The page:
2017 DuPont Food Security Review

2017 has been an active year for DuPont food security work. Progress continues to be made toward 2020 Sustainability goals and engagement is ongoing in areas reflected in the U.N. Sustainable Development Goals such as food security, environmental stewardship, and diversity and inclusion. Here are some of the highlights of DuPont’s work with other organizations and examples of how the Global Food Security Index, was put to work in 2017.

DuPont’s Harden Discusses the Role of Women in Brazilian Agriculture
DuPont sponsored the 2nd National Conference of Women in Agribusiness, which took place in São Paulo, Brazil, on October 17 and 18. Krysta Harden, Vice President of Public Policy and Chief Sustainability Officer at DuPont, attended the event. During her participation in a panel discussion, Harden highlighted the vital role that women have in agriculture, in addition to the company’s commitment to encourage diversity and promote an inclusive space. “I’m confident we can continue making progress to produce a deeper transformation,” she said. [Nov. 7, 2017]

The EIU: Global Decline in Food Security After Four Years of Gains
As public-sector investment in agriculture continues to fall across the advanced economies and with political stability risk rising across most regions, the Global Food Security Index (GFSI), sponsored by DuPont and developed by The Economist Intelligence Unit, has recorded a slip in global food security after four years of progressive gains. The downturn was geographically disbursed, and is particularly discouraging given the global commitment to eliminate hunger by 2030 (Sustainable Development Goal 2). [Sept. 29, 2017]

DuPont at the United Nations
On Wednesday, September 20, DuPont hosted a breakfast event at the SDG Media Zone during the 72nd United Nations General Assembly in New York. Led by opening remarks from Krysta Harden, DuPont Vice President of Public Policy and Chief Sustainability Officer, the event focused on increasing the visibility of the Global Food Security Index (GFSI) and highlighted this year’s new environmental category that recognizes the growing emphasis on resource conservation, climate change adaptation and sustainable agriculture practices.

Guest Post from Robert Powell, EIU: Access Denied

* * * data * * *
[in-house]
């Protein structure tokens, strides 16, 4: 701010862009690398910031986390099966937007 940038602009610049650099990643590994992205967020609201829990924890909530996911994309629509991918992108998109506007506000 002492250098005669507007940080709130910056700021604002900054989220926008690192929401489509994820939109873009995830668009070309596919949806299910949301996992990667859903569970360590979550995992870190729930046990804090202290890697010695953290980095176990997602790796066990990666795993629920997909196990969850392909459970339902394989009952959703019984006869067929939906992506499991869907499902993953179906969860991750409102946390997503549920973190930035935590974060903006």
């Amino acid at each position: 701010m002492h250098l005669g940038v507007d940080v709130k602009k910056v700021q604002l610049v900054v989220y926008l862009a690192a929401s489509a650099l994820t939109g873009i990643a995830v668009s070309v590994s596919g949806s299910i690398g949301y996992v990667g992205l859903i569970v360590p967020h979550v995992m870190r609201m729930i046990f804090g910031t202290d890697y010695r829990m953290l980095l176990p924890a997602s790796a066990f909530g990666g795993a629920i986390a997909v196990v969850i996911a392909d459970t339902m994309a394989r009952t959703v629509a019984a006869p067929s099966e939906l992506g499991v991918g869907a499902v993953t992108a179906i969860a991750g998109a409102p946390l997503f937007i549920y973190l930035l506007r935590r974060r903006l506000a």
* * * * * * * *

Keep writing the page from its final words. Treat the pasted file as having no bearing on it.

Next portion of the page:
After recently attending a week of sustainable development goals (SDG) events in New York, one lesson has become abundantly clear: if agriculture is to have a better future in the emerging world, farmers need “access.” Namely, access to technology, access to finance, access to labor, and, crucially, access to markets. However, even with major progress in microfinance and a slew of small but vital innovations—such as solar-powered irrigation pumps and fertilizer deep placement—for many small farmers the markets remain closed. [Aug. 24, 2017]

Improving Farmer Productivity in Ethiopia – AMSAP
Launched in 2013 with the Government of Ethiopia, the United States Agency for International Development (USAID) and DuPont Pioneer, the Advanced Maize Seed Adoption Program (AMSAP) has become a model for improving productivity of smallholder farmers in Africa. The success of the program has led to the launch of a similar program in Zambia, with plans to expand in additional countries. After four years of the five year program, the major goals of the public private partnership have been achieved and surpassed. [May 3, 2017]

Expert Panel Helps Build Environmental Factors Into the GFSI
The Economist Intelligence Unit (EIU) recently convened a panel of experts on natural resources, climate change, water security, and sustainable agriculture to help expand the scope of the Global Food Security Index (GFSI). There was consensus among the panel members that the EIU should develop a tool within the GFSI that allows users to see food security scores based on the existing model and then see how those scores shift when environmental factors, such as climate exposure, are considered. [April 24, 2017]

Creating a Safety Net for Genetic Diversity
On remote Spitsbergen Island, more than 800 miles north of the Arctic Circle, the Svalbard Global Seed Vault protects the genetic diversity of the plants humanity needs to survive. The vault preserves more than 930,000 seed samples, donated by 73 countries and research organizations. The seeds, duplicates of samples stored in hundreds of seed banks around the world, provide insurance against the loss of genetic diversity that could occur if seed in those facilities were destroyed.  [April 12, 2017]

New EIU Report: Mekong River Basin Water Security
The Economist Intelligence Unit (EIU) released a report that highlights the key challenges facing water security in the Mekong River Basin (MRB) and the current efforts stakeholders in the region are making to confront these challenges. [March 16, 2017]

‘Purple Plow Challenge’ Encourages Students to Propose Food Security
The American Farm Bureau Foundation for Agriculture has launched an engaging new online platform for middle-school educators highlighting maker space education. The resources for the program are provided at no cost to participants, thanks to support from DuPont Pioneer, the title sponsor of the program. The Purple Plow Challenge site encourages students to research scenarios related to food, hunger and sustainability. [Jan. 12, 2017]

 

This entry was posted on Agriculture, Food Security, Sustainability, GFSI, Global Food Security Index, Krysta Harden, Mekong River Basin, Powell, Purple Plow Challenge, Robert, Svalbard Global Seed Vault, The Economist Intelligence Unit, DuPont Crop Protection, DuPont Pioneer,

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